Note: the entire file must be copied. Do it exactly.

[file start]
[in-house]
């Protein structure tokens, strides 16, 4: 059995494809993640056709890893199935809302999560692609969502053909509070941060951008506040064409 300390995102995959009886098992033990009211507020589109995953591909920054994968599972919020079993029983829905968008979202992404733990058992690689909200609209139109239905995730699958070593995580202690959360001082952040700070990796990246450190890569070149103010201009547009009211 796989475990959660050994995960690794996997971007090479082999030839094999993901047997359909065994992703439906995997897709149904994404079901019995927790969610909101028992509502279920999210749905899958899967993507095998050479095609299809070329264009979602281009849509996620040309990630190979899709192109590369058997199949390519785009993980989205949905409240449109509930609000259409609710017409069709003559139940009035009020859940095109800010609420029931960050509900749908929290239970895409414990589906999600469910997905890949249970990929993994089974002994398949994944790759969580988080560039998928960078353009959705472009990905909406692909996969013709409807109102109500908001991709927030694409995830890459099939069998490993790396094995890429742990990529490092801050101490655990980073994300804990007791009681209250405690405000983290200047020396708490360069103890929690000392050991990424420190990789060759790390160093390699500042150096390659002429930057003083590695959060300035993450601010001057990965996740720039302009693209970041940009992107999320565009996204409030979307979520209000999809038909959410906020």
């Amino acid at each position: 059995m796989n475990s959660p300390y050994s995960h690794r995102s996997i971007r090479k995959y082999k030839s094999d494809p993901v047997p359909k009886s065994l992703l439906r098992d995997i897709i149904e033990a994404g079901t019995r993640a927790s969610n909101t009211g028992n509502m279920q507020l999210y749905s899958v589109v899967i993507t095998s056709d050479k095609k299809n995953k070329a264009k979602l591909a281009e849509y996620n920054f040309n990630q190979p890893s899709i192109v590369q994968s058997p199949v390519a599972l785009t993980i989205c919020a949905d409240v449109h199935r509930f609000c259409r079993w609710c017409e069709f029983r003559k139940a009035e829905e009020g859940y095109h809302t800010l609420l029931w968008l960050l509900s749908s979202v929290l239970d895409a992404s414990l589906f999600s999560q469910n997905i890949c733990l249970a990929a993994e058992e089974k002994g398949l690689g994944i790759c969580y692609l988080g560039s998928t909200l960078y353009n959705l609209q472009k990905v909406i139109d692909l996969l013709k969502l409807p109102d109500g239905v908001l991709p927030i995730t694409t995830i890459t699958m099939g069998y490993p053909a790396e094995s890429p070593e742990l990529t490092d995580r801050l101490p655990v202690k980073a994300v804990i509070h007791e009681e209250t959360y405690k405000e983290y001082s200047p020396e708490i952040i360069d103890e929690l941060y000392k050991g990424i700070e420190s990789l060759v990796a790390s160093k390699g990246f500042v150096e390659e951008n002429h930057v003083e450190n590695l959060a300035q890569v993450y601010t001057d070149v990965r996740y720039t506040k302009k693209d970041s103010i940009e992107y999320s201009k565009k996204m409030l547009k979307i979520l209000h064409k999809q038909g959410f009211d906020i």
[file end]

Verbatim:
[in-house]
């Protein structure tokens, strides 16, 4: 059995494809993640056709890893199935809302999560692609969502053909509070941060951008506040064409 300390995102995959009886098992033990009211507020589109995953591909920054994968599972919020079993029983829905968008979202992404733990058992690689909200609209139109239905995730699958070593995580202690959360001082952040700070990796990246450190890569070149103010201009547009009211 796989475990959660050994995960690794996997971007090479082999030839094999993901047997359909065994992703439906995997897709149904994404079901019995927790969610909101028992509502279920999210749905899958899967993507095998050479095609299809070329264009979602281009849509996620040309990630190979899709192109590369058997199949390519785009993980989205949905409240449109509930609000259409609710017409069709003559139940009035009020859940095109800010609420029931960050509900749908929290239970895409414990589906999600469910997905890949249970990929993994089974002994398949994944790759969580988080560039998928960078353009959705472009990905909406692909996969013709409807109102109500908001991709927030694409995830890459099939069998490993790396094995890429742990990529490092801050101490655990980073994300804990007791009681209250405690405000983290200047020396708490360069103890929690000392050991990424420190990789060759790390160093390699500042150096390659002429930057003083590695959060300035993450601010001057990965996740720039302009693209970041940009992107999320565009996204409030979307979520209000999809038909959410906020």
């Amino acid at each position: 059995m796989n475990s959660p300390y050994s995960h690794r995102s996997i971007r090479k995959y082999k030839s094999d494809p993901v047997p359909k009886s065994l992703l439906r098992d995997i897709i149904e033990a994404g079901t019995r993640a927790s969610n909101t009211g028992n509502m279920q507020l999210y749905s899958v589109v899967i993507t095998s056709d050479k095609k299809n995953k070329a264009k979602l591909a281009e849509y996620n920054f040309n990630q190979p890893s899709i192109v590369q994968s058997p199949v390519a599972l785009t993980i989205c919020a949905d409240v449109h199935r509930f609000c259409r079993w609710c017409e069709f029983r003559k139940a009035e829905e009020g859940y095109h809302t800010l609420l029931w968008l960050l509900s749908s979202v929290l239970d895409a992404s414990l589906f999600s999560q469910n997905i890949c733990l249970a990929a993994e058992e089974k002994g398949l690689g994944i790759c969580y692609l988080g560039s998928t909200l960078y353009n959705l609209q472009k990905v909406i139109d692909l996969l013709k969502l409807p109102d109500g239905v908001l991709p927030i995730t694409t995830i890459t699958m099939g069998y490993p053909a790396e094995s890429p070593e742990l990529t490092d995580r801050l101490p655990v202690k980073a994300v804990i509070h007791e009681e209250t959360y405690k405000e983290y001082s200047p020396e708490i952040i360069d103890e929690l941060y000392k050991g990424i700070e420190s990789l060759v990796a790390s160093k390699g990246f500042v150096e390659e951008n002429h930057v003083e450190n590695l959060a300035q890569v993450y601010t001057d070149v990965r996740y720039t506040k302009k693209d970041s103010i940009e992107y999320s201009k565009k996204m409030l547009k979307i979520l209000h064409k999809q038909g959410f009211d906020i």